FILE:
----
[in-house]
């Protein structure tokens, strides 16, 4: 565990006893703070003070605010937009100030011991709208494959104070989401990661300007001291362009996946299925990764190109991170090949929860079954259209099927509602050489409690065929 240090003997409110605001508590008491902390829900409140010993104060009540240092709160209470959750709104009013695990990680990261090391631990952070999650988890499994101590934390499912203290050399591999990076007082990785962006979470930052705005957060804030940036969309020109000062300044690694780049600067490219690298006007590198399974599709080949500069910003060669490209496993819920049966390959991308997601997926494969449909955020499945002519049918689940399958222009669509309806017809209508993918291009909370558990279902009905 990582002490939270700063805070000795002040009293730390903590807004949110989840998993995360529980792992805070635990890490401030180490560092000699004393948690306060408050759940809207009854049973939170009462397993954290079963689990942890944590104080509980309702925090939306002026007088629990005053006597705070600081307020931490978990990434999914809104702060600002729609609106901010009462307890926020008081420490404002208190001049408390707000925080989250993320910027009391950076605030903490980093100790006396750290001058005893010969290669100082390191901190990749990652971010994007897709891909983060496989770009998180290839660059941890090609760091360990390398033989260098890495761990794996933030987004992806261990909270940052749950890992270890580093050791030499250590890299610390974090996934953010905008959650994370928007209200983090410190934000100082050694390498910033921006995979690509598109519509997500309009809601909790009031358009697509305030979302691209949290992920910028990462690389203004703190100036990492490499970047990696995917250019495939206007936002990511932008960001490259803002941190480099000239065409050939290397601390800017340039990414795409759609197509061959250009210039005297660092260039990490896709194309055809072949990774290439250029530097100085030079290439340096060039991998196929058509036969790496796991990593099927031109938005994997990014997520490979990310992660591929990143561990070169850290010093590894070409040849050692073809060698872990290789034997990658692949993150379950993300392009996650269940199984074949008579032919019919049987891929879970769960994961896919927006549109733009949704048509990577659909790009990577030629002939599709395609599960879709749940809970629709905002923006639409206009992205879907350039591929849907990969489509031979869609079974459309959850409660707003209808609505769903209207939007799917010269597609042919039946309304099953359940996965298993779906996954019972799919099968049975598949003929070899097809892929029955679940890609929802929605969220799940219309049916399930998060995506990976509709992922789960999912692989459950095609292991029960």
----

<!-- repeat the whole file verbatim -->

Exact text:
[in-house]
């Protein structure tokens, strides 16, 4: 565990006893703070003070605010937009100030011991709208494959104070989401990661300007001291362009996946299925990764190109991170090949929860079954259209099927509602050489409690065929 240090003997409110605001508590008491902390829900409140010993104060009540240092709160209470959750709104009013695990990680990261090391631990952070999650988890499994101590934390499912203290050399591999990076007082990785962006979470930052705005957060804030940036969309020109000062300044690694780049600067490219690298006007590198399974599709080949500069910003060669490209496993819920049966390959991308997601997926494969449909955020499945002519049918689940399958222009669509309806017809209508993918291009909370558990279902009905 990582002490939270700063805070000795002040009293730390903590807004949110989840998993995360529980792992805070635990890490401030180490560092000699004393948690306060408050759940809207009854049973939170009462397993954290079963689990942890944590104080509980309702925090939306002026007088629990005053006597705070600081307020931490978990990434999914809104702060600002729609609106901010009462307890926020008081420490404002208190001049408390707000925080989250993320910027009391950076605030903490980093100790006396750290001058005893010969290669100082390191901190990749990652971010994007897709891909983060496989770009998180290839660059941890090609760091360990390398033989260098890495761990794996933030987004992806261990909270940052749950890992270890580093050791030499250590890299610390974090996934953010905008959650994370928007209200983090410190934000100082050694390498910033921006995979690509598109519509997500309009809601909790009031358009697509305030979302691209949290992920910028990462690389203004703190100036990492490499970047990696995917250019495939206007936002990511932008960001490259803002941190480099000239065409050939290397601390800017340039990414795409759609197509061959250009210039005297660092260039990490896709194309055809072949990774290439250029530097100085030079290439340096060039991998196929058509036969790496796991990593099927031109938005994997990014997520490979990310992660591929990143561990070169850290010093590894070409040849050692073809060698872990290789034997990658692949993150379950993300392009996650269940199984074949008579032919019919049987891929879970769960994961896919927006549109733009949704048509990577659909790009990577030629002939599709395609599960879709749940809970629709905002923006639409206009992205879907350039591929849907990969489509031979869609079974459309959850409660707003209808609505769903209207939007799917010269597609042919039946309304099953359940996965298993779906996954019972799919099968049975598949003929070899097809892929029955679940890609929802929605969220799940219309049916399930998060995506990976509709992922789960999912692989459950095609292991029960």